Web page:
# What is the easiest/most efficient way to find the taylor series expansion of $e^{1-cos(x)}$ up to and including degrees of four?

So I have $$e^{1-cos(x)}$$ and want to find the taylor series expansions up to and including the fourth degree in the form of $$c_{0} \frac{x^0}{0!} + c_{1} \frac{x^1}{1!} + c_{2} \frac{x^2}{2!} + c_3 \frac{x^3}{3!} + c_{4} \frac{x^4}{4!} + HOT$$ or just $$1 + c_{1} x^1 + c_{2} x^2 + c_3 x^3 + c_{4} x^4 +HOT$$ at that.

I know of two ways to do this, by substitution in the series summation or by differentiating the original four times. When substituting I am left with cosines in my result which is not sufficient, but differentiating this formula will take a $very$ long time. Is there a pattern in differentiating this function that im missing or is there a way to get rid of the $cos$ when substituting?

I did eventually go for differentiating everything and took me forever, much longer than I think was intended for this assignment, that is why I think I am missing the point. The derivatives to the fourth degree fill an entire page in my noteblock so I wont type it over here but my result was $$1+\frac{x^2}{2}+\frac{x^4}{12}+HOT$$ I have yet to find out if I was correct, but nevertheless I think I should learn an insight here about how to get this answer an easier way. Hopefully someone knows what im missing here. Thanks in advance!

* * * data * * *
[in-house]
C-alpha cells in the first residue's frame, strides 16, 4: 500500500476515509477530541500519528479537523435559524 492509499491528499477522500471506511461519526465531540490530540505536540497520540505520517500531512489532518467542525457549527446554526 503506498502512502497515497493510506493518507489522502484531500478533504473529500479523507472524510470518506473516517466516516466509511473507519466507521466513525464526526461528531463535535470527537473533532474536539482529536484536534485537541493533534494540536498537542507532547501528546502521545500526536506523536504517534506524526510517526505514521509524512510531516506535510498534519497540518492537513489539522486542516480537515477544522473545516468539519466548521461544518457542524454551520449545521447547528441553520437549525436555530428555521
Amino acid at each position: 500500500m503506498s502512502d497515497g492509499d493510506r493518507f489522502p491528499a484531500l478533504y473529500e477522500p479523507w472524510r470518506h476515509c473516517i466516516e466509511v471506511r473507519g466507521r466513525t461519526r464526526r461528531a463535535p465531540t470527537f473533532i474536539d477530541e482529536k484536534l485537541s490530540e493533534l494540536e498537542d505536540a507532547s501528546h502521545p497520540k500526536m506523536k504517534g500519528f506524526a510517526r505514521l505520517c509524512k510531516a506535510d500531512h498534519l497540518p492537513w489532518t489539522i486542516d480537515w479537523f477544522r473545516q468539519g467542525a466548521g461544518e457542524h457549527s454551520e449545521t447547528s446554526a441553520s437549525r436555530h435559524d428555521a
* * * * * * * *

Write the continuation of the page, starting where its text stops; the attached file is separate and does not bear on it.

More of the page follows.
We have $$1-\cos x=\frac{x^2}{2!}-\frac{x^{4}}{4!}+ \text{higher order terms}.$$ Substitute in the power series expansion of $e^t$. The only relevant part will be $1+t+\frac{t^2}{2}$.

• Ah because I only want some orders I can do this. I think this answers my question, thank you. – Leo Jun 3 '13 at 10:59
• I would be surprised if one could find a useful general expression for the coefficient of $x^n$. But computation up to $x^6$ or $x^8$ or a little beyond is not hard by using the above idea. – André Nicolas Jun 3 '13 at 11:03
• Having a quick look on wolfram alpha, the series begins to look quite horrible after the $x^6$ term, so I doubt there is a useful one. – Andrew D Jun 3 '13 at 11:11

I usually find the following "trick" to be quite helpful when dealing with exponential functions; if we suppose that $f(x)$ is your function, then we see that

$$f'(x) = \sin(x)f(x)$$

and then when calculating higher order derivatives, you can substitute back in $f'(x)$, i.e.

$$f''(x) = \cos(x)f(x) + \sin(x)f'(x) = \cos(x)f(x) + \sin^2(x)f(x)$$

so $f''(0) = f(0) = 1$, which is what you would expect.

• Ah yes I did this at the fourth differential, this is a useful trick. Thank you for formalising it for me. – Leo Jun 3 '13 at 10:58